Taking Contol of the PR Narrative – 3 Ideas

I had the great pleasure of writing for PR ConversationsNewstweek again last week, after Judy Gombita graciously agreed to run with my post (the third one I have written for them). For the uninitiated, the group blog is a great forum that covers a range of PR subjects that should be of interest to client-side and agency folks around the world.

My topic was inspired by reviews of the book The Invisibles – which highlights the artistry of behind-the-scenes workers vs. the vanity of self promoters and personal brand builders. I appreciated the thoughtful comments on my post. However, at some point, the thread took a turn from self promotion to PR for PR, and how the field is portrayed in the media.

Heather Yaxley recalled a discussion at an industry event: Ian Burrell (Assistant Editor and Media Editor of The Independent newspaper) argued that a problem for PR is that it doesn’t own its public profile and lets this be defined instead by journalists and those we deem aren’t representative of our industry.

Toni Muzi Falconi replied: journalists have little idea of what we do for a living beyond hacking them simply because neither us as professionals nor… our professional associations have ever reached out to them in a planned and conscious way…. The conclusion is that it is not their fault if they do not understand what we do. It is our fault.

It got me to thinking, and I ran across a NY Times article over the weekend which crystallized my thoughts further. It was about celebrities using social media to wrest control of their narratives from the gossip media.

I recognize that it is a much different and greater challenge to seize the narrative for an entire field. But that doesn’t mean we should not try, and take it upon ourselves, individually and collectively (via the associations Toni referenced) to use our craft to promote better understanding of the field.

Here are a few ideas to get the process going, I of course welcome input from others, and hope that I can rally interest in the cause.

Build Consensus, Carry the Message

Part of the problem is that the field can be amorphous – terms that sound similar but are quite different get sloshed around (publicity, PR, media relations, communications, etc.) Even within the field, there’s disagreement about how to define PR and what is important.

Some may recall the PRSA-driven effort of a few years ago to update the definition of PR, and all of the industry mud wrestling around this. How can the PR field help others understand what we do if WE can’t agree? We don’t want to be like the Democrats, a party of great ideas, but one that is riven and does not carry a cohesive message.

There is now an updated definition – why not embrace it and do your part as a member of the profession in educating, and carrying the message?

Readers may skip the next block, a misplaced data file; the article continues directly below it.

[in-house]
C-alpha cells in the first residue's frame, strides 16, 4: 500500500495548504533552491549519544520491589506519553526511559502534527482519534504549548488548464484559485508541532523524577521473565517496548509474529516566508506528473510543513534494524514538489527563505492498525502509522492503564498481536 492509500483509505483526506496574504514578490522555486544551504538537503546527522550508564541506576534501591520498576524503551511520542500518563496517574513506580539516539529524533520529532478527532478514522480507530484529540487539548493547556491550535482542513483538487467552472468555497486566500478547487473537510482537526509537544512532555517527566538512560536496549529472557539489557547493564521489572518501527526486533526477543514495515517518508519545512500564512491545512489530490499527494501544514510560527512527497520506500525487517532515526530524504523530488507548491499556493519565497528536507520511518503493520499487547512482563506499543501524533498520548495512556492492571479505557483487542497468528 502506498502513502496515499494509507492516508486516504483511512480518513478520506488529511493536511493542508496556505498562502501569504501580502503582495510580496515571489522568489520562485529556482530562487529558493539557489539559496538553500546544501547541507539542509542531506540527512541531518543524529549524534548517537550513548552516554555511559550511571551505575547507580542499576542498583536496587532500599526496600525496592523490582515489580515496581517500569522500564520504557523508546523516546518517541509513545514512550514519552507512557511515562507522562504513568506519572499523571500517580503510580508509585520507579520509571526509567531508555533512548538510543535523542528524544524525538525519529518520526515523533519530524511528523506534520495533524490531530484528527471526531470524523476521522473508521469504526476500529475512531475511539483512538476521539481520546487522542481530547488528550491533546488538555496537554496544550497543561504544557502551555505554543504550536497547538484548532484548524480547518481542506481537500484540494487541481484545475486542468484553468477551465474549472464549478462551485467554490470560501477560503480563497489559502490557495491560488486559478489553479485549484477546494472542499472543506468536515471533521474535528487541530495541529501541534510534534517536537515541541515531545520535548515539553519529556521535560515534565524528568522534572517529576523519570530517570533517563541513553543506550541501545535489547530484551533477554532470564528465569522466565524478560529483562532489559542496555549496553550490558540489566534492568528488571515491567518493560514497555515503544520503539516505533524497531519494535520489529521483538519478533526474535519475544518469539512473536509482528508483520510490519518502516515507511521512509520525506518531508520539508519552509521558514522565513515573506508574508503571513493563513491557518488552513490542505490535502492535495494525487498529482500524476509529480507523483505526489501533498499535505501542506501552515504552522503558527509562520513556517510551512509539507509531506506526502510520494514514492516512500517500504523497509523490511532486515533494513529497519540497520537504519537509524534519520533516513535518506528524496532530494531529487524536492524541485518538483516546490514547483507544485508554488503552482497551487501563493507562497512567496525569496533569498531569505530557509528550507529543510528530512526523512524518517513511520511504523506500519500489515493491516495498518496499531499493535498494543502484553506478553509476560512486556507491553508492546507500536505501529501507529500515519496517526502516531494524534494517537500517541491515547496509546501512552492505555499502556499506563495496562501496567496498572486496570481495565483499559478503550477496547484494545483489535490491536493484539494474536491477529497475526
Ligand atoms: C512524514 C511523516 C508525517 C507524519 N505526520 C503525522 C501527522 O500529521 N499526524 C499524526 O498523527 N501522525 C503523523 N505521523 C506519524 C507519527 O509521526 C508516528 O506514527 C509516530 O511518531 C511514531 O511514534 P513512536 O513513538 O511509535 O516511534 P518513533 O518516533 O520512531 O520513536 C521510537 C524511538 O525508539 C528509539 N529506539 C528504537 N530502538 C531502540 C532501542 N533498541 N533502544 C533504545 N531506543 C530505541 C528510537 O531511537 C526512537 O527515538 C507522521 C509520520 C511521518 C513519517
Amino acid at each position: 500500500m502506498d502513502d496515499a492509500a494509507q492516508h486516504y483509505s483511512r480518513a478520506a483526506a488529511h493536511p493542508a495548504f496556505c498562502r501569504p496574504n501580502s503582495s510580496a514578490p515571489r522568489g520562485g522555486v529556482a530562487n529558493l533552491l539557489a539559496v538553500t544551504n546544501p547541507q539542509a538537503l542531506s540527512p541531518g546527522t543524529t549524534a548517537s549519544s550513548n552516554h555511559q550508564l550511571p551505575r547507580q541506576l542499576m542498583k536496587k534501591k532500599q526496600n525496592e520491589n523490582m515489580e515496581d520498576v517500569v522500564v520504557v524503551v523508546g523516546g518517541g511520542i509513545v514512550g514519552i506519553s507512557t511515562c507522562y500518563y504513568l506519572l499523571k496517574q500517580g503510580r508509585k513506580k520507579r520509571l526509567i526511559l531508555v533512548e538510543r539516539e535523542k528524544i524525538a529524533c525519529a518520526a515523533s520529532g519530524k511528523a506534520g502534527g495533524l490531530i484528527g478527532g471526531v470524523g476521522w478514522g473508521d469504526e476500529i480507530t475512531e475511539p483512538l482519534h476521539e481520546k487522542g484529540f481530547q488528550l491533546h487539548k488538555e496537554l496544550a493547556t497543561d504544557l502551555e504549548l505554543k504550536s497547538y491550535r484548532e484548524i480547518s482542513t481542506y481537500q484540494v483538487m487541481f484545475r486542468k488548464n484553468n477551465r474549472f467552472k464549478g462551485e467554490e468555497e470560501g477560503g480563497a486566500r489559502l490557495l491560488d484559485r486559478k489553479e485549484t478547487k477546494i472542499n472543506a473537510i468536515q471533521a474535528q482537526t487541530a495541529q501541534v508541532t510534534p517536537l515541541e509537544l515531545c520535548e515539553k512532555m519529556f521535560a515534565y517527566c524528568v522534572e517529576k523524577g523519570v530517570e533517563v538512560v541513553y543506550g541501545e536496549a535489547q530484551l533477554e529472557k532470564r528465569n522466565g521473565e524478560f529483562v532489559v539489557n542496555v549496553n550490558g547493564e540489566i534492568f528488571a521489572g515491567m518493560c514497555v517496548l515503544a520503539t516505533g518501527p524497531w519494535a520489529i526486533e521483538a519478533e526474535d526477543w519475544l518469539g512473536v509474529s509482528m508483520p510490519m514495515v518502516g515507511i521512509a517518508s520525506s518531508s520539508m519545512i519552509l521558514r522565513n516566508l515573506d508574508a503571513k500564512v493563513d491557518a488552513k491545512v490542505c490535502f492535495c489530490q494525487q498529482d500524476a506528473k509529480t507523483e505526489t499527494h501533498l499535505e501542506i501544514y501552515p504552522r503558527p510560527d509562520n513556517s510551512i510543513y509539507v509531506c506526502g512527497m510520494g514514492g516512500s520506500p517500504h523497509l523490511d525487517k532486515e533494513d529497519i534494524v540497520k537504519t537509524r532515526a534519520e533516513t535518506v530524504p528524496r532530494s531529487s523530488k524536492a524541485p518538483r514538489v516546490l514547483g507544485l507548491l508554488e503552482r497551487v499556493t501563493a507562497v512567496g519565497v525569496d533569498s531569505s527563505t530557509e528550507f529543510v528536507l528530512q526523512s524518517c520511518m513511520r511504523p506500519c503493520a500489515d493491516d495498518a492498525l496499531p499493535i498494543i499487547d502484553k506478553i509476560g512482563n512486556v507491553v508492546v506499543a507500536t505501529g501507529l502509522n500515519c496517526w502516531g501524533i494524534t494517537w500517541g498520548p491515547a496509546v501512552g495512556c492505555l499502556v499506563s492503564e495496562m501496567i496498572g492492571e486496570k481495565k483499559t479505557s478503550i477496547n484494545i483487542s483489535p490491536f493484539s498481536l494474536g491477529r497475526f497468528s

Become Tireless PR Promoters and Educators

My PRC post was about the tension between self promotion and the quality of our work; I argued that you can have your personal brand and happy clients / employers too. Why not allocate a portion of the personal brand building time budget to defending and educating about our field? Wouldn’t we all have stronger individual brands if the profession is better understood, and seen in a positive light?

If you see something (inaccurate or slanderous about PR), say something. Apply the same skills and diligence that you do for your clients / employers – become ruthless fact checkers and correcters of the record.

That is what I have tried to do with this blog (and Twitter). I know many might be gun shy about taking on those who buy ink and electrons by the barrel (especially when PR critics are the same people you approach for coverage) – but if you use the right tone it can work, and even earn some respect. E.g. I have taken on NY Times, Businessweek and many others (the links point to these posts) – and am still in business.

Promote PR as a Fun, Smart and Creative Field 

The sad fact is that most people simply do not understand PR.  The running joke in my family has been that even my kids do not know what I do (they have asked if I can get them on TV).

Most seem to confuse it with advertising, others may think that it is sneaky and vaguely illicit.  Those who say they do know the field (e.g. certain members of the media) seem to assume it is just about pitch spam and hype.

As I mentioned in this post, one of the problem is that there is no recognized cult of PR, unlike advertising (which is generally seen as fun, hip, glamorous and creative).

It will take some work to turn this around – but if we are talking about the PR field as a client, and building the brand of PR, why not talk about campaigns and tactics? E.g. why not have a real reality show about PR – one that does not make everyone think that the field is just about celebrity publicity, for a change?

Some might think that it is not that interesting; Davina Brewer commented on my PRC post: Real Work is hard to glamorize. Reading, typing, meetings that would put someone who’s on their 4th cappuccino to sleep…

She makes a good point, on the other hand there have been many fun and entertaining moments in my experience, ones that would be good fodder for a reality show, or even a musical or book or movie (well, hopefully not a tragedy).

This post was about the nefarious words that surround PR in media.  Why not pool together and sponsor/run a campaign that builds better understanding by explaining what we aren’t:

“PR is… NOT!!!”

PR is not a crisis

PR is not a problem

PR is not a war

PR is not publicity

PR is not advertising

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